Alain-René Lesage  

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Alain-René Lesage (6 May 1668 – 17 November 1747; older spelling Le Sage) was a French novelist and playwright. Lesage is best known for his comic novel The Devil upon Two Sticks (1707, Le Diable boiteux), his comedy Turcaret (1709), and his picaresque novel Gil Blas (1715–1735).



Youth and education

Claude Lesage, the father of the novelist, held the united positions of advocate, notary and registrar of the royal court in Rhuys. His mother's name was Jeanne Brenugat. Both Lesage's father and mother died when Lesage was very young, and his property was wasted or embezzled by his guardians. Little is known of his youth except that he went to school with the Jesuits at Vannes until he was eighteen. Conjecture has it that he continued his studies at Paris, and he was called to the bar at the capital in 1692. In August 1694 he married the daughter of a joiner, Marie Elizabeth Huyard. She was beautiful but had no fortune, and Lesage had little practice. About this time he encountered an old schoolfellow, the dramatist Antoine Danchet, who is said to have advised him to take up literature. He began as a translator, and published in 1695 a French version of the Epistles of Aristaenetus, which was not successful. Shortly afterwards he found a valuable patron and adviser in the abbe de Lyonne, who bestowed on him an annuity of 600 livres, and recommended him to exchange the classics for Spanish literature, of which he was himself a student and collector.

First literary efforts

Lesage began by translating plays chiefly from Francisco de Rojas Zorrilla and Lope de Vega. Le Traitre puni and Le Point d'honneur from the former and Don Felix de Mendoce from the latter were acted or published in the first two or three years of the 18th century. In 1704 he translated the continuation of Don Quixote by Alonso Fernández de Avellaneda, and soon afterwards adapted a play from Pedro Calderón de la Barca, Don Cesar Ursin, which was successful at court and damned in the city. Lesage was, however, nearly forty before he obtained decided success. In 1707 his farce, Crispin rival de son maitre, was well received, and Le Diable boiteux was published and ran to several editions. Lesage altered and improved this play in 1725, giving it its present form. Notwithstanding the success of Crispin, the actors did not like Lesage, and refused a small piece of his called Les Etrennes (1707). He thereupon altered it into Turcaret (1709), considered his theatrical masterpiece.

Prose writings

Some years passed before he again attempted romance writing, and then the first two parts of Gil Blas de Santillane were published in 1715, without the popularity of Le Diable boiteux. Lesage worked at it for a long time, and did not bring out the third part till 1724, nor the fourth till 1735. During these twenty years he was, however, continually busy. Notwithstanding the great merit and success of Turcaret and Crispin, the Théâtre Français did not welcome him, and in 1715 he began to write for the Théâtre de la Foire, the comic opera held in booths at festival time. According to one computation he produced, either alone or with others, about a hundred pieces, varying from strings of songs with no regular dialogues, to comediettas only distinguished from regular plays by the introduction of music. He was also industrious in prose fiction. Besides finishing Gil Blas he translated the Orlando innamorato (1721), rearranged Guzman d'Alfarache (1732), published two more or less original novels, Le Bachelier de Salamanque and Estevanitte Gonzales, and in 1733 produced the Vie et aventures de M. de Beauchesne, which resembles certain works of Daniel Defoe. Besides all this, Lesage was also the author of La Valise trouvee, a collection of imaginary letters, and of some minor pieces including Une journee des parques. He did not retire until 1740, when he was more than seventy years of age; he and his wife went to live with his second son, who was a canon at Boulogne-sur-Mer. Lesage's eldest son, Louis-André, had become an actor, and Lesage had disowned him. Lesage's last work, 'Melange amusant de saitties d'esprit et de traits historiques les plus frappants, appeared in 1743. He died on November 17, 1747.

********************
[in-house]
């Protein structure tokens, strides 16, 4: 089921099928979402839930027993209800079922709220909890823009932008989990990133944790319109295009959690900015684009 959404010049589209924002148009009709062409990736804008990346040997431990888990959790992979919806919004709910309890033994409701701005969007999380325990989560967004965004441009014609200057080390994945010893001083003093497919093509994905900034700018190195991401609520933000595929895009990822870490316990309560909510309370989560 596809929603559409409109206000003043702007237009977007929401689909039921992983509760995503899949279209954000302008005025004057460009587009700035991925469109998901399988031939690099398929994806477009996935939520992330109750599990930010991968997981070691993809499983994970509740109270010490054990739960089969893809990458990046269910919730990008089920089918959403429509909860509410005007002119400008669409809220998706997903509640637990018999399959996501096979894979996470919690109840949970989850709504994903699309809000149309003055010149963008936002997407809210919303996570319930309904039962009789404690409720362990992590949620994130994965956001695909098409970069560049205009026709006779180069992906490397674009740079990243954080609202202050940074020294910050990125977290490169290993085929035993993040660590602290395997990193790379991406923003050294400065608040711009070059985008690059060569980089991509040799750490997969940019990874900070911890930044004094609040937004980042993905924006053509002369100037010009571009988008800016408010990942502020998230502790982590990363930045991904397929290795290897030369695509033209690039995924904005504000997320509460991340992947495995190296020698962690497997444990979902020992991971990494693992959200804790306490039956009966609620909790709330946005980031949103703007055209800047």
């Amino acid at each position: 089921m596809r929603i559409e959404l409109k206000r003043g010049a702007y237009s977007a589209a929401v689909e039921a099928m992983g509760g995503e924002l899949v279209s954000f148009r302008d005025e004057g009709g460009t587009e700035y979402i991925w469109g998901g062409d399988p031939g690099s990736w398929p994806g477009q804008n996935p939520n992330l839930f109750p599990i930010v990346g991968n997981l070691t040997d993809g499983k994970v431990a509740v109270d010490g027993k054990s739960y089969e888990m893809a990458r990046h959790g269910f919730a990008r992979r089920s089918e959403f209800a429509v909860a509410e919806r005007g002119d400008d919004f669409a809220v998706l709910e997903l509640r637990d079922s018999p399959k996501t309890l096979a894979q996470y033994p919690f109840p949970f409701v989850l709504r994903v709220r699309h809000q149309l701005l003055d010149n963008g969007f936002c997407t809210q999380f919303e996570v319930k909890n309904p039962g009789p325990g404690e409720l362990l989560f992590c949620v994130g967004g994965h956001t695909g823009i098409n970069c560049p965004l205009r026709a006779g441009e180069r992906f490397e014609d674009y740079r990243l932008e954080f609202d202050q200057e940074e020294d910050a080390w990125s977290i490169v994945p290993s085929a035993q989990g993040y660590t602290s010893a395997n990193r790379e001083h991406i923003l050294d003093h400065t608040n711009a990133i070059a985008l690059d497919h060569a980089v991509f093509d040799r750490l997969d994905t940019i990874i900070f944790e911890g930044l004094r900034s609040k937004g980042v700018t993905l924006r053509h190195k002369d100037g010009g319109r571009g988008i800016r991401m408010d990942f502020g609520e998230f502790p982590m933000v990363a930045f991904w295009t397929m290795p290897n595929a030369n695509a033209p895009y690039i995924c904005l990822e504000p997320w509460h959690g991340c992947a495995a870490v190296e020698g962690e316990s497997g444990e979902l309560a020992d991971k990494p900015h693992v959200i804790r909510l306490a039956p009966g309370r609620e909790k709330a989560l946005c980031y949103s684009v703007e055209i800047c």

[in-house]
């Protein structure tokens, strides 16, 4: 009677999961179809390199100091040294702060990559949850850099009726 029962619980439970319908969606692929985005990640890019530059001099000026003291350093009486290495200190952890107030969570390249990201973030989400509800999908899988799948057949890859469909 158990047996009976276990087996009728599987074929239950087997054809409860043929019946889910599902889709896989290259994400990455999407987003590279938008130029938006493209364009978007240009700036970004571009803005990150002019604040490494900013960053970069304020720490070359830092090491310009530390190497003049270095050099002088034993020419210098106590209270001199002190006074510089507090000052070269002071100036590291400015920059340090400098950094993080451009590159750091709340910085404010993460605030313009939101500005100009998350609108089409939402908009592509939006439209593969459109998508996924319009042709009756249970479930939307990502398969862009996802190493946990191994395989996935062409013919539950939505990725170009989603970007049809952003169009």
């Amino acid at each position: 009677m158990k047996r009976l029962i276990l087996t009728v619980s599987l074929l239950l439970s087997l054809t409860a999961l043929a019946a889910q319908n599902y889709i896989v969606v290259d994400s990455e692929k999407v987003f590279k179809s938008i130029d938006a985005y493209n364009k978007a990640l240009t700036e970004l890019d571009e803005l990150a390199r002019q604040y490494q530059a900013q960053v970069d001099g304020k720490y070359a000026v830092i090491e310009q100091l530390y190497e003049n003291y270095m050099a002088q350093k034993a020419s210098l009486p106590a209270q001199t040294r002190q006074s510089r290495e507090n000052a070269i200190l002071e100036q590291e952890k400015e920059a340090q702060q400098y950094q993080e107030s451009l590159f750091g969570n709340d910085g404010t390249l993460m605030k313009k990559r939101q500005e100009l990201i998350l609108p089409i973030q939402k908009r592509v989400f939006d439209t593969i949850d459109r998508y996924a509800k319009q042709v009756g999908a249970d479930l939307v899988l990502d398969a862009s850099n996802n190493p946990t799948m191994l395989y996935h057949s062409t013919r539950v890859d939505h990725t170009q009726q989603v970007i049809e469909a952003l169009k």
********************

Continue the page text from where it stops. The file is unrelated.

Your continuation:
Very little is known of Lesage's life and personality. The few anecdotes which we have of him represent him as a very independent man, declining to accept the literary patronage required to survive. One story says that after being criticized for an unavoidable delay in appearing at the Duchess of Bouillon's house to read Turcaret, he put the play in his pocket and left, refusing to return.


  • "Pride and conceit were the original sins of man."
  • "Facts are stubborn things."


Translations and adaptions

  • Le Traitre puni
  • Point d'honneur (French version)
  • Don Felix de Mendoce
  • Second Book of the Ingenious Knight Don Quixote of La Mancha
  • Orlando innamorato, 1721
  • Guzman d'Alfarache, 1732 (French version)




  • Francis Assaf - Lesage et le picaresque (A.-G. Nizet, 1983) ISBN 2707810320
  • Christelle Bahier-Porte - La Poétique d’Alain-René Lesage (Champion, 2006) ISBN 9782745314062
  • V. Barberet - Lesage et le théâtre de la foire (Slatkine Reprints, 1970)
  • Roger Laufer - Lesage ; ou, Le métier de romancier (Gallimard, 1971)

Unless indicated otherwise, the text in this article is either based on Wikipedia article "Alain-René Lesage" or another language Wikipedia page thereof used under the terms of the GNU Free Documentation License; or on research by Jahsonic and friends. See Art and Popular Culture's copyright notice.

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